Light trails made by traffic passing around the Old Street roundabout, also referred to as 'Silicon Roundabout,' in the area known as 'Tech City' at dusk in London, U.K., on Friday, Jan. 15, 2016. Growing peer-to-peer lending and online money transfer services helped raise a record $3.6 billion in venture capital funding for the U.K.'s technology sector last year, according to data compiled by London & Partners. Photographer: Chris Ratcliffe/Bloomberg
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Technology companies talk in dizzying terms about setting humanity free from the office, connecting us seamlessly and virtually so that we can work anywhere.

But it is worth paying attention to what they do, not what they say. From Silicon Valley in the US to Silicon Roundabout in London, tech companies pay a hefty price for physical offices in very particular spots on the map. In the London postcode EC1V, home to Silicon Roundabout industry hub, there are 3,228 tech companies per square kilometre, compared with 58 per square kilometre across the city as a whole. So much for technology liberating us from geography.

Liad Shababo, founder of a start-up called Wollit, has been chewing over this paradox. He will probably rent an office in Silicon Roundabout soon, even though it is an inconvenient journey from where he lives.

There are a couple of reasons why he thinks it still makes sense. First, he says when starting a tech company — or any company — founders can only really “get things cranking” if they are all in the same physical space, “in the trenches together from day one”.

Investors know this too. “If you were to tell an investor, ‘I’m raising money for a new start-up and my team is remote — I’ve got a developer in Istanbul, a designer in Korea’ they would look at that very unfavourably,” Mr Shababo says. “They want to see there’s a cohesive team who buy into this vision and are really committed.”

Second, if you want to work with good people, you have to go to where they are — and where they are in London is Silicon Roundabout. “All the staff can change jobs without changing their lifestyle, I can pop to the marketing company’s office without wasting half my day, after work I can meet people for drinks, or I can go to a mixer [networking event],” Mr Shababo adds.

He is describing the economics of agglomeration. Economists have long observed that when companies cluster physically together, they tend to be more productive. They collaborate, they compete, they swap staff and ideas. London is the perfect example. Productivity in the capital is 32 per cent higher than the UK average. Within almost every industry in the economy, workers in London generate more output than workers based elsewhere.

This can create a virtuous circle. Because the best companies and the best jobs are in London, the most ambitious young people move there, even though it means living in cramped rented flats well into their 30s. Salaries may be 33 per cent higher in London but the cost of living is 60 per cent higher. Undeterred, just under a quarter of recent graduates move to the capital each year.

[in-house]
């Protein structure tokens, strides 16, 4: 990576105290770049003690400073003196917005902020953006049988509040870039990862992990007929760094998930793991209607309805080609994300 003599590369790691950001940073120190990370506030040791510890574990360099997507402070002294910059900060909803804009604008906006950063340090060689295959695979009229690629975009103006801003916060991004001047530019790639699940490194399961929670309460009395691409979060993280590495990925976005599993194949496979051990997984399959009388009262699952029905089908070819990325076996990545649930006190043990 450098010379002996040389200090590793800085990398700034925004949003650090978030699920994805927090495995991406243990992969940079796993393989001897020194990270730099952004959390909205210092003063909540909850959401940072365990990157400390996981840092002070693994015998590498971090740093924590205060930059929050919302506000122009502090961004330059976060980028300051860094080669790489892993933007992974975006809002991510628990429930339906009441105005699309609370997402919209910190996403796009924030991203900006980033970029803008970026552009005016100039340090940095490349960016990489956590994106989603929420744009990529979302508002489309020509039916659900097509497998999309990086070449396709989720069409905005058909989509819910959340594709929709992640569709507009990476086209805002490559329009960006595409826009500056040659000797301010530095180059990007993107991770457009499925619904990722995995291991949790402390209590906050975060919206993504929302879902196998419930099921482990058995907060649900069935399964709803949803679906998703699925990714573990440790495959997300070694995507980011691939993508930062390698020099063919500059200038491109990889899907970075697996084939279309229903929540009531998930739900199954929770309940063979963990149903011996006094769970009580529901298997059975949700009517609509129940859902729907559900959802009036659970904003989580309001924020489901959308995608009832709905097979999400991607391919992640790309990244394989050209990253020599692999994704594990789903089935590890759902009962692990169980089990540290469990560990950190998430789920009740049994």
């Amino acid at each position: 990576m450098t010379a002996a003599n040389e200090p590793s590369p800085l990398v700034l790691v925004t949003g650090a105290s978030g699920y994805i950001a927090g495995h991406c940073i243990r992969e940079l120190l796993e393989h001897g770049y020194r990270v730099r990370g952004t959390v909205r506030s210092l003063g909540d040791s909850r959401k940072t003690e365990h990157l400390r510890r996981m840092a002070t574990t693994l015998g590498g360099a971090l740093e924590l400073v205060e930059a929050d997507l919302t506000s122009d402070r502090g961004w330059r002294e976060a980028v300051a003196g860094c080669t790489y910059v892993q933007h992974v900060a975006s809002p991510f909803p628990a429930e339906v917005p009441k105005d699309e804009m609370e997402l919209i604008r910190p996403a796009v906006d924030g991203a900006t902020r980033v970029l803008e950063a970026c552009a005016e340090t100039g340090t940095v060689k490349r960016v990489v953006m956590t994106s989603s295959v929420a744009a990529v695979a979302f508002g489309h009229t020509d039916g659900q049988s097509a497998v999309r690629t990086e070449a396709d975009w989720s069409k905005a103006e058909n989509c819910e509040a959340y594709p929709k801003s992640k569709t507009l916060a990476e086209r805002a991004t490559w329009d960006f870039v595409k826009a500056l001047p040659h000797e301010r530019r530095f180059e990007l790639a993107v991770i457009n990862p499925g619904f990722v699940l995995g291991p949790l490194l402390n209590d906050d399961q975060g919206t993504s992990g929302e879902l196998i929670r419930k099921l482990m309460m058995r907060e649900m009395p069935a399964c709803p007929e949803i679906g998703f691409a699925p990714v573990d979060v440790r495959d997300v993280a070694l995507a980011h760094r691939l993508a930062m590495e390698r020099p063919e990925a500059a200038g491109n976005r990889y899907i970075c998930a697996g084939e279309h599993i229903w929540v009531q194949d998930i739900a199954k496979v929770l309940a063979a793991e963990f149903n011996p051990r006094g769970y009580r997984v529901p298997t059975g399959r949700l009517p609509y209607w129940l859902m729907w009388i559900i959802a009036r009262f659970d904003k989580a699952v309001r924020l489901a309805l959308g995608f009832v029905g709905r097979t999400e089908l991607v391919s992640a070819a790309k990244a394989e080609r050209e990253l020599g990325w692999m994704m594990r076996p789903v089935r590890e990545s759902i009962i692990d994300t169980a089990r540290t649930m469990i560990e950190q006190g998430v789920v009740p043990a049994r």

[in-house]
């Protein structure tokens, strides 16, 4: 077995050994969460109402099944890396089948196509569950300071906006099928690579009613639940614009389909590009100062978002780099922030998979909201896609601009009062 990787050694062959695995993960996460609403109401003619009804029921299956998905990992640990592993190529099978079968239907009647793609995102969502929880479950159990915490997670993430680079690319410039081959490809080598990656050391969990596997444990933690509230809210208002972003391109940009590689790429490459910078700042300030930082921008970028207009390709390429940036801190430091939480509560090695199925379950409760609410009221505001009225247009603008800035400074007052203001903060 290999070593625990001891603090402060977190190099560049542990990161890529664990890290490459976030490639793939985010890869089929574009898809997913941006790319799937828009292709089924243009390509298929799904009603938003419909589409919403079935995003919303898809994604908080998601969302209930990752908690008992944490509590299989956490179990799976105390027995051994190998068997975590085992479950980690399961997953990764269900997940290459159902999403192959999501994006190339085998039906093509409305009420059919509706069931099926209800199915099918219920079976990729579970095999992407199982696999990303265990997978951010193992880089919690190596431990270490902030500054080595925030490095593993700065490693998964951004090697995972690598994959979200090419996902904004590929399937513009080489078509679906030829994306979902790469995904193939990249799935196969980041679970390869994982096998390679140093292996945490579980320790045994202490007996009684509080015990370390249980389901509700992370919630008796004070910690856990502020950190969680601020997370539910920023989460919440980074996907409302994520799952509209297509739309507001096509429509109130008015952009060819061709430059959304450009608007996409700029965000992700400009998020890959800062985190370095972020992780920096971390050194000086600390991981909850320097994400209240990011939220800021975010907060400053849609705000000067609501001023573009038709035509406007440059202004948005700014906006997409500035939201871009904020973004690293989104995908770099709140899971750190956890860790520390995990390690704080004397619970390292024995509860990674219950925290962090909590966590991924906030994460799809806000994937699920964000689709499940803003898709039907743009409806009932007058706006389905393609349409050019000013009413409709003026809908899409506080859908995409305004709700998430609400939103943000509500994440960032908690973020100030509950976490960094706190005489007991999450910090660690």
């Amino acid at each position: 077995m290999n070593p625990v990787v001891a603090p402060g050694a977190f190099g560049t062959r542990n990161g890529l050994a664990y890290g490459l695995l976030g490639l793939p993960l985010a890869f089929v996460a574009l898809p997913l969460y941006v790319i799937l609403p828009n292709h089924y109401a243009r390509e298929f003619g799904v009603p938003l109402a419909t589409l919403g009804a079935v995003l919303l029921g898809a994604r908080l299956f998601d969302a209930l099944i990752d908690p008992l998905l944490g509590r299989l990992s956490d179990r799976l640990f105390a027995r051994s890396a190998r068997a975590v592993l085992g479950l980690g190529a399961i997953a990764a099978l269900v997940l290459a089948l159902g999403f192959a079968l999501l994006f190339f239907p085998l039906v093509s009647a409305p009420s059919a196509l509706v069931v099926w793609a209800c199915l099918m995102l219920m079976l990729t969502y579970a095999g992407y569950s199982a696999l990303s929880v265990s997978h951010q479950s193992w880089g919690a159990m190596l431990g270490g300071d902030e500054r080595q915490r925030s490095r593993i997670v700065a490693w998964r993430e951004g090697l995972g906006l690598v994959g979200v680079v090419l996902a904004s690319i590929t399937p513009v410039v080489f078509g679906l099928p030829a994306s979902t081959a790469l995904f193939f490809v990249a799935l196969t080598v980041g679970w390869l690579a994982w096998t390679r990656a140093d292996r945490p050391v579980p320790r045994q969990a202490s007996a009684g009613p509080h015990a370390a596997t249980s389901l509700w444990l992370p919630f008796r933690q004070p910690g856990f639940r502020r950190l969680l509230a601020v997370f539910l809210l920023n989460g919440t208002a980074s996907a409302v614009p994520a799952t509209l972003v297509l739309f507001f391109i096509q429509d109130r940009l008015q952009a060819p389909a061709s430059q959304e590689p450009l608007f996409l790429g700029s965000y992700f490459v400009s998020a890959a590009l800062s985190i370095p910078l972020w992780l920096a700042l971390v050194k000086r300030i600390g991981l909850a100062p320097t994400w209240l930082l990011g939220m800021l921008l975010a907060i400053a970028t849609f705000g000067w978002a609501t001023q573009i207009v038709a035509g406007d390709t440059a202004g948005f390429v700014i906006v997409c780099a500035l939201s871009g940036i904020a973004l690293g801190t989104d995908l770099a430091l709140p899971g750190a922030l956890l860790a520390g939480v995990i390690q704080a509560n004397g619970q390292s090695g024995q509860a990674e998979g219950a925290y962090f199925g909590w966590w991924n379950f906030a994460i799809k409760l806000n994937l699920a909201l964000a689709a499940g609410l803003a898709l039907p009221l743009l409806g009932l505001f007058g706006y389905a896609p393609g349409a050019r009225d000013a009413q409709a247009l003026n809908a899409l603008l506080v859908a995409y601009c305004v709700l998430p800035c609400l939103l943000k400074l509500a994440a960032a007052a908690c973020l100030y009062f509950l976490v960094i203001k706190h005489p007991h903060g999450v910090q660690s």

The puzzle is that as technology has improved, enabling work to be done remotely, the power of physical agglomeration does not seem to have lessened. Jonathan Portes, an economics professor at King’s College London, remembers being told as a child that the new invention of fibre optic cable would “destroy cities”. He adds: “The sci-fi techno optimism was that we’d all be able to work from anywhere.”

Plenty of companies have allowed people to work from home, outsourced some of their activities overseas, or set up satellite offices away from major cities. But many executives, even ones who enthuse about the merits of “agile work”, say privately that it would not be suitable for their most “core” staff.

Research suggests that if you want to be promoted into a core role, putting in “passive face time” still matters to bosses. Studies by academics Kimberly Elsbach and Daniel Cable have found that people who work remotely can receive lower performance evaluations, smaller pay rises and fewer promotions, even if they work just as hard. This is often the result of unconscious decisions by managers, who associate someone’s physical presence in the office with traits like “commitment” and “reliability” without necessarily realising they are doing it.

Some executives in technology companies think the problem is that the tech is still not yet good enough. Email, phone and video calls are not truly seamless. Wait until we have virtual reality, they say. That could be the technology that truly liberates us from the office.

Prof Portes is not convinced. “I’m sure virtual reality will happen and it will make some things much easier, [but] we have had a tremendous amount of technological innovation already which hasn’t reduced the relative value of geographical vicinity,” he says. “If anything it seems to have gone the opposite way. I don’t think we fully understand why, but I’m not particularly inclined to believe that more innovation in itself is going to change that.”

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